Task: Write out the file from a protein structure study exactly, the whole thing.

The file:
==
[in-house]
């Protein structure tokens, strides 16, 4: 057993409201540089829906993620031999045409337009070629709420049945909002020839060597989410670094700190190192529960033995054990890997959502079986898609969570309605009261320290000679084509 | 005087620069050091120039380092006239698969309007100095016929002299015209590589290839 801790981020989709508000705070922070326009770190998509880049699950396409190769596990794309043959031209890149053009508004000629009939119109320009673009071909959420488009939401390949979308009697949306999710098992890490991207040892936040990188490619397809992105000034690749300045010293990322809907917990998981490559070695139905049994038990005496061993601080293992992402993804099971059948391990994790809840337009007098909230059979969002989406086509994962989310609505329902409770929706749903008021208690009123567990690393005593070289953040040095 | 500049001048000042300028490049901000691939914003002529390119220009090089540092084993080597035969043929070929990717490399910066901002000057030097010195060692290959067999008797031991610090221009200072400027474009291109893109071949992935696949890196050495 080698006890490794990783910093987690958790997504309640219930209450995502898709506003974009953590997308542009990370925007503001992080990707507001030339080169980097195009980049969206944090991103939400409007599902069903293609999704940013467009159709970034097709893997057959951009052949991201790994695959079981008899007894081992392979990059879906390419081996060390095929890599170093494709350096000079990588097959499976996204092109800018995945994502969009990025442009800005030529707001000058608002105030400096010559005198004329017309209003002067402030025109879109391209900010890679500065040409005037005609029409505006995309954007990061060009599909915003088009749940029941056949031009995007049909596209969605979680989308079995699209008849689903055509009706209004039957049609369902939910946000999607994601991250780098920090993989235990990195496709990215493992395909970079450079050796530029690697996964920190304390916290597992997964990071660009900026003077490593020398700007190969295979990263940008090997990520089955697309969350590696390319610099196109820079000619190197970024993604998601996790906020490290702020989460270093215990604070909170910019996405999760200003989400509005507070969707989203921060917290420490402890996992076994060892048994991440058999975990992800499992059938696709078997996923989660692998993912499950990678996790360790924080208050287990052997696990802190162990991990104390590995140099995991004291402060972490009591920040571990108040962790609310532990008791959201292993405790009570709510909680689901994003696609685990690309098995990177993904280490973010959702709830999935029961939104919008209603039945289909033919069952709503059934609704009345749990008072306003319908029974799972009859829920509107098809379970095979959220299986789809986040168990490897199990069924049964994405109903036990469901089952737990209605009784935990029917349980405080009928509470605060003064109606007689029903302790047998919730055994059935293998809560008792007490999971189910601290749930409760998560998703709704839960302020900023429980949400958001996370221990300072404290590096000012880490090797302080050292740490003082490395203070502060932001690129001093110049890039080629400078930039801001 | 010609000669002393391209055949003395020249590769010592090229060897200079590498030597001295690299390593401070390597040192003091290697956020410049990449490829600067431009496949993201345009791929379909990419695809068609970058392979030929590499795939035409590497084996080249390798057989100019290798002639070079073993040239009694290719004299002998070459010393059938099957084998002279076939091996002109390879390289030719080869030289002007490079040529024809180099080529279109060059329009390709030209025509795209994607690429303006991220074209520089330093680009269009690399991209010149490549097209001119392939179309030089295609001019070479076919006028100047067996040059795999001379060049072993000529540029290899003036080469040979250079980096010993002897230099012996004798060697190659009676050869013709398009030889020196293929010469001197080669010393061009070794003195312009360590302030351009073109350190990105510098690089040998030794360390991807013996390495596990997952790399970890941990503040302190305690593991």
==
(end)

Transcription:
[in-house]
């Protein structure tokens, strides 16, 4: 057993409201540089829906993620031999045409337009070629709420049945909002020839060597989410670094700190190192529960033995054990890997959502079986898609969570309605009261320290000679084509 | 005087620069050091120039380092006239698969309007100095016929002299015209590589290839 801790981020989709508000705070922070326009770190998509880049699950396409190769596990794309043959031209890149053009508004000629009939119109320009673009071909959420488009939401390949979308009697949306999710098992890490991207040892936040990188490619397809992105000034690749300045010293990322809907917990998981490559070695139905049994038990005496061993601080293992992402993804099971059948391990994790809840337009007098909230059979969002989406086509994962989310609505329902409770929706749903008021208690009123567990690393005593070289953040040095 | 500049001048000042300028490049901000691939914003002529390119220009090089540092084993080597035969043929070929990717490399910066901002000057030097010195060692290959067999008797031991610090221009200072400027474009291109893109071949992935696949890196050495 080698006890490794990783910093987690958790997504309640219930209450995502898709506003974009953590997308542009990370925007503001992080990707507001030339080169980097195009980049969206944090991103939400409007599902069903293609999704940013467009159709970034097709893997057959951009052949991201790994695959079981008899007894081992392979990059879906390419081996060390095929890599170093494709350096000079990588097959499976996204092109800018995945994502969009990025442009800005030529707001000058608002105030400096010559005198004329017309209003002067402030025109879109391209900010890679500065040409005037005609029409505006995309954007990061060009599909915003088009749940029941056949031009995007049909596209969605979680989308079995699209008849689903055509009706209004039957049609369902939910946000999607994601991250780098920090993989235990990195496709990215493992395909970079450079050796530029690697996964920190304390916290597992997964990071660009900026003077490593020398700007190969295979990263940008090997990520089955697309969350590696390319610099196109820079000619190197970024993604998601996790906020490290702020989460270093215990604070909170910019996405999760200003989400509005507070969707989203921060917290420490402890996992076994060892048994991440058999975990992800499992059938696709078997996923989660692998993912499950990678996790360790924080208050287990052997696990802190162990991990104390590995140099995991004291402060972490009591920040571990108040962790609310532990008791959201292993405790009570709510909680689901994003696609685990690309098995990177993904280490973010959702709830999935029961939104919008209603039945289909033919069952709503059934609704009345749990008072306003319908029974799972009859829920509107098809379970095979959220299986789809986040168990490897199990069924049964994405109903036990469901089952737990209605009784935990029917349980405080009928509470605060003064109606007689029903302790047998919730055994059935293998809560008792007490999971189910601290749930409760998560998703709704839960302020900023429980949400958001996370221990300072404290590096000012880490090797302080050292740490003082490395203070502060932001690129001093110049890039080629400078930039801001 | 010609000669002393391209055949003395020249590769010592090229060897200079590498030597001295690299390593401070390597040192003091290697956020410049990449490829600067431009496949993201345009791929379909990419695809068609970058392979030929590499795939035409590497084996080249390798057989100019290798002639070079073993040239009694290719004299002998070459010393059938099957084998002279076939091996002109390879390289030719080869030289002007490079040529024809180099080529279109060059329009390709030209025509795209994607690429303006991220074209520089330093680009269009690399991209010149490549097209001119392939179309030089295609001019070479076919006028100047067996040059795999001379060049072993000529540029290899003036080469040979250079980096010993002897230099012996004798060697190659009676050869013709398009030889020196293929010469001197080669010393061009070794003195312009360590302030351009073109350190990105510098690089040998030794360390991807013996390495596990997952790399970890941990503040302190305690593991």